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What is a Dilated Eye Exam?

Reviewed by: HU Medical Review Board | January 2019

Many people think their eyes are completely healthy, but only an eye doctor can tell you this definitively after an eye exam. Some conditions, like macular degeneration, have no symptoms in the early stages of the disease but do show signs on a clinical exam. This is why it’s so important to get regular eye exams, especially as you get older.

Dilated eye exams

A yearly comprehensive dilated eye exam is recommended for individuals over the age of 60; for African-American individuals, it’s suggested to have yearly dilated eye exams after the age of 40, because of a higher risk of glaucoma.1 Early detection of disease can be helpful since there are things you can do to help preserve your remaining vision and improve overall eye health. Treatment early on in diseases also tends to be less invasive and may help reduce symptoms and improve quality of life.

There are several parts to a comprehensive dilated eye exam: visual acuity, pupil assessment, eye pressure (tonometry), visual field, and finally a dilated fundus exam.1

Visual acuity test

This is the standard eye chart exam and gives your doctor an idea of how well you can see shapes and details from specific distances.

Pupil assessment

Your doctor may shine a light in each eye to check if your pupils constrict normally and equally.


Tonometry is the measurement of pressure inside the eye. There are several ways to check eye pressure; there is a tool that shoots a short puff of air on your eye, or a pressure-sensitive tip might be pressed gently against the surface of the eye. The force with which the eye pushes back helps to measure the pressure inside the eye.2 If eye pressure is elevated, your doctor may discuss your risk for developing a condition called glaucoma.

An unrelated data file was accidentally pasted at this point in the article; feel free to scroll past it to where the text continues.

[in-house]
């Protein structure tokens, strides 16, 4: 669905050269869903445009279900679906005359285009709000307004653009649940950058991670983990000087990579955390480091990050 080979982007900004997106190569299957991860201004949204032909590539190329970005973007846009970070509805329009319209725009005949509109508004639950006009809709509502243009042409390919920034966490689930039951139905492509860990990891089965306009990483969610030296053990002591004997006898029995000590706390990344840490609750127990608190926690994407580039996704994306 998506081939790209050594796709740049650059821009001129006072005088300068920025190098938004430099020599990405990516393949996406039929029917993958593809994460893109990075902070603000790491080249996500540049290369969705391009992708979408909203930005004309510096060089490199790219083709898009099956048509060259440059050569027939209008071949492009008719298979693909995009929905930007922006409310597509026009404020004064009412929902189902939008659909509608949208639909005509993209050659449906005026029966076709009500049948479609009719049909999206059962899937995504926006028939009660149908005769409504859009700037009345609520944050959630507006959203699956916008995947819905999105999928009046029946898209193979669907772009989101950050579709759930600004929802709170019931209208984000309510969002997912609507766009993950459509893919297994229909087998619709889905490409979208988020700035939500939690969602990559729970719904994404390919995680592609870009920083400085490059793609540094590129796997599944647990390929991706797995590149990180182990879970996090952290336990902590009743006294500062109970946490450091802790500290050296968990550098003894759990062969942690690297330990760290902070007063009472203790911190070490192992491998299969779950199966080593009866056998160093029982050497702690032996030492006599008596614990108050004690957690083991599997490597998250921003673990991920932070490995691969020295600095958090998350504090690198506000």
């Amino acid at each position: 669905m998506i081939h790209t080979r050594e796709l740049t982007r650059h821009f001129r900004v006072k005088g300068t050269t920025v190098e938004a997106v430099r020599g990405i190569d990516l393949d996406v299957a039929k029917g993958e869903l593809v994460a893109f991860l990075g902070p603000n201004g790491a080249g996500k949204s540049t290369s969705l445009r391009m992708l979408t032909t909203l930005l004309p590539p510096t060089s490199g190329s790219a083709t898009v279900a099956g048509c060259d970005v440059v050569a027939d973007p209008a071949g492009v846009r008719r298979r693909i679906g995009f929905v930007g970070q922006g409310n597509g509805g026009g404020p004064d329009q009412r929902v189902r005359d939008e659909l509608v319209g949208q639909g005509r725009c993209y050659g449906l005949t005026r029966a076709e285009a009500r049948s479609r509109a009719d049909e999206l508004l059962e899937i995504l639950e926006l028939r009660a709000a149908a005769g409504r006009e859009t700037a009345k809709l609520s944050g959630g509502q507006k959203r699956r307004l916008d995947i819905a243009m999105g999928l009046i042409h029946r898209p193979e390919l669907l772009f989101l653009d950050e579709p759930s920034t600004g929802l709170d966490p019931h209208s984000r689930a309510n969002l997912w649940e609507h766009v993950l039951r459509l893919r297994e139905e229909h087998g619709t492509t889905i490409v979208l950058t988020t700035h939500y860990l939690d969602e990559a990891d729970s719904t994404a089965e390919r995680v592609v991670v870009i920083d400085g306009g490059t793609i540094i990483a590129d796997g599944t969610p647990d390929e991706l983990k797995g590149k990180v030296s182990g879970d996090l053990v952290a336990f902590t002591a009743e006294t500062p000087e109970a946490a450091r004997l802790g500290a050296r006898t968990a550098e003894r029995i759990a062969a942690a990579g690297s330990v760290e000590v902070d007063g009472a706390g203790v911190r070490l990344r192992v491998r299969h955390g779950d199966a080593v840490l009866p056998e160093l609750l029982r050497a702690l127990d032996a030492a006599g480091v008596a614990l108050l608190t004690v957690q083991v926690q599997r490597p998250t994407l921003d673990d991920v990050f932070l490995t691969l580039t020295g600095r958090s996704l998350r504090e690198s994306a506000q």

Visual field test

A visual field test measures central and peripheral vision. The machine automated version of the test often consists of a spot of light that is repeatedly presented in different areas of your central and peripheral visual fields.3 If there is no machine, a technician can manually move a target to estimate your visual field. Visual fields may be followed over time in order to check for new blind spots.

Dilated fundus exam

Dilation allows your eye doctor to see the back of your eye, also called the fundus, and is usually the last part of the eye exam. Dilating eye drops are placed into your eyes (this doesn’t hurt, although it might sting a little bit for a few seconds) that enlarge the pupils, allowing more light in.1 The doctor then uses a magnifying lens to examine the eye, since they will be able to now see structures at the back of the eye, like the macula, peripheral retina, and optic nerve.1 This is especially important for diseases like AMD, glaucoma, and diabetic retinopathy.

Other testing and imaging

As part of a comprehensive dilated eye exam, your eye doctor may also take scans, photographs, or other images of the back of the eye using various machines.

When someone goes to the eye doctor, not every exam includes dilation. However, for individuals over the age of 60 and those at risk for macular degeneration, one should have a comprehensive eye exam that includes dilation, so your doctor can get a complete picture of your eye health. If you’re not sure whether the exam will include dilation, you can always ask ahead of time and request a dilated exam.

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